New Study Demonstrates Employee Assistance Programs Are Effective in Improving Job Performance
A major new study funded by the Employee Assistance Research Foundation (EARF) has confirmed the effectiveness of Employee Assistance Programs (EAPs) to help employees address personal and work-related concerns which can negatively affect job performance.
The study was conducted by Drs. Melissa Richmond and Ana P. Nunes of the OMNI Institute in Denver, CO and Dr. Fred Pampel, of the University of Colorado Boulder in partnership with the Colorado State Employee Assistance Program (C-SEAP). To demonstrate the value of EAPs, the researchers recruited a large survey population from Colorado state employees, included validated and objective measurement tools, and used a quasi-experimental design in which two groups (employee EAP users and non-users) were carefully matched and compared. The study findings indicate that employees receiving EAP services showed improved work functioning (reduced absenteeism and presenteeism) significantly more than a well-matched comparison group of employees not receiving EAP services.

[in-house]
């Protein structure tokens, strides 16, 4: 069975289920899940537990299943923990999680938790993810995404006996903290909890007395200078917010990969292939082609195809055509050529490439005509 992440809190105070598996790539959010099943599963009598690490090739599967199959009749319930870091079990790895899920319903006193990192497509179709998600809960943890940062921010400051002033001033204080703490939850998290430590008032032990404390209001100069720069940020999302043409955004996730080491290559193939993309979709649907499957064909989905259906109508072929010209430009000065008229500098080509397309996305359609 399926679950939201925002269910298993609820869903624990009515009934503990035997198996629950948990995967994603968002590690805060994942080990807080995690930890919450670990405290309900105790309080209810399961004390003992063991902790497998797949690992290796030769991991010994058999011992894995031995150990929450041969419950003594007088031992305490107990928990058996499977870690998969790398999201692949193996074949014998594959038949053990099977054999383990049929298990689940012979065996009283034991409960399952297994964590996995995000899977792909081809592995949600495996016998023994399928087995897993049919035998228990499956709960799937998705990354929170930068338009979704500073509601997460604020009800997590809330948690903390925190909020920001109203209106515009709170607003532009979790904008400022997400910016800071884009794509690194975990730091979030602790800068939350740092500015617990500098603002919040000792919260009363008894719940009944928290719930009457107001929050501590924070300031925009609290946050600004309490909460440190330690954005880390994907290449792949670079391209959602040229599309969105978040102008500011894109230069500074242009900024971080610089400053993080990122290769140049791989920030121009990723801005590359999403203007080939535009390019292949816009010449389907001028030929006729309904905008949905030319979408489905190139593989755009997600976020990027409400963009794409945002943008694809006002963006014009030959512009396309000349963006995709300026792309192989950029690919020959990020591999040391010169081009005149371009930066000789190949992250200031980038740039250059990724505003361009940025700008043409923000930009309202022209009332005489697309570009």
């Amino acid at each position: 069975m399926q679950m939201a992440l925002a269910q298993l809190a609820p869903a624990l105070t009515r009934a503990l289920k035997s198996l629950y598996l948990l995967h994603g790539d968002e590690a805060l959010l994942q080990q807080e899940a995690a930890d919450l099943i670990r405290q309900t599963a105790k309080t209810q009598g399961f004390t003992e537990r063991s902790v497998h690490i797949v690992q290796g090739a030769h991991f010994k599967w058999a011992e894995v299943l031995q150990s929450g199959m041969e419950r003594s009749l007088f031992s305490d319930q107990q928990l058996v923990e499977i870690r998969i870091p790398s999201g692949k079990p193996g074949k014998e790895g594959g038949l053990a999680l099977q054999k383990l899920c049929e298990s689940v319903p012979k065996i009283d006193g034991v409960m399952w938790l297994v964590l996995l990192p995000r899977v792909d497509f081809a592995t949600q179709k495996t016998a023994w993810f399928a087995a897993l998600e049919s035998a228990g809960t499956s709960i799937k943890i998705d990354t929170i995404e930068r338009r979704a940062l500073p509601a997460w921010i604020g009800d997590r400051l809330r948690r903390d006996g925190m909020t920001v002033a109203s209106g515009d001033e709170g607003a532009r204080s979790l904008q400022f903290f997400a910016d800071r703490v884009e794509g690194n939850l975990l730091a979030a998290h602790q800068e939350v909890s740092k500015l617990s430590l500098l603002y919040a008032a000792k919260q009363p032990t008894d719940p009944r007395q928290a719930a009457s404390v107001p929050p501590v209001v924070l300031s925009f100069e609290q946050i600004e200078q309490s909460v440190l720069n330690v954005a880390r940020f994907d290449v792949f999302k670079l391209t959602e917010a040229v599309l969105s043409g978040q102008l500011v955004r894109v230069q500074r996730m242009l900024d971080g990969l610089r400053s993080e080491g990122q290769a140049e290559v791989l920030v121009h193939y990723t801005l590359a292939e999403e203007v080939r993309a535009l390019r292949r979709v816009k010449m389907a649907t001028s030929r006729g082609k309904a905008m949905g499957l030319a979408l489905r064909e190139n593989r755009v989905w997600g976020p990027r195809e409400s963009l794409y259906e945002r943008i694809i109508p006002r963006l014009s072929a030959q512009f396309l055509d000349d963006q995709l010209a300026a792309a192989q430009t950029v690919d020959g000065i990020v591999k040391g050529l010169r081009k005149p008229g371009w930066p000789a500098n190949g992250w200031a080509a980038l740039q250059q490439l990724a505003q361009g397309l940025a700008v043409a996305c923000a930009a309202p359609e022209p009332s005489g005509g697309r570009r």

Most North American employers offer EAPs as a service to help workers and their families with a variety of life challenges that can negatively affect work performance. EAPs are a first entry point for millions of employees and dependents seeking short-term counseling and specialized referrals for all types of work-and-life concerns. However, until the release of this EARF-funded study contemporary and rigorous research on the effectiveness of EAPs to improve work-related outcomes has been lacking.
Please visit The Employee Assistance Research Foundation (EARF) to read more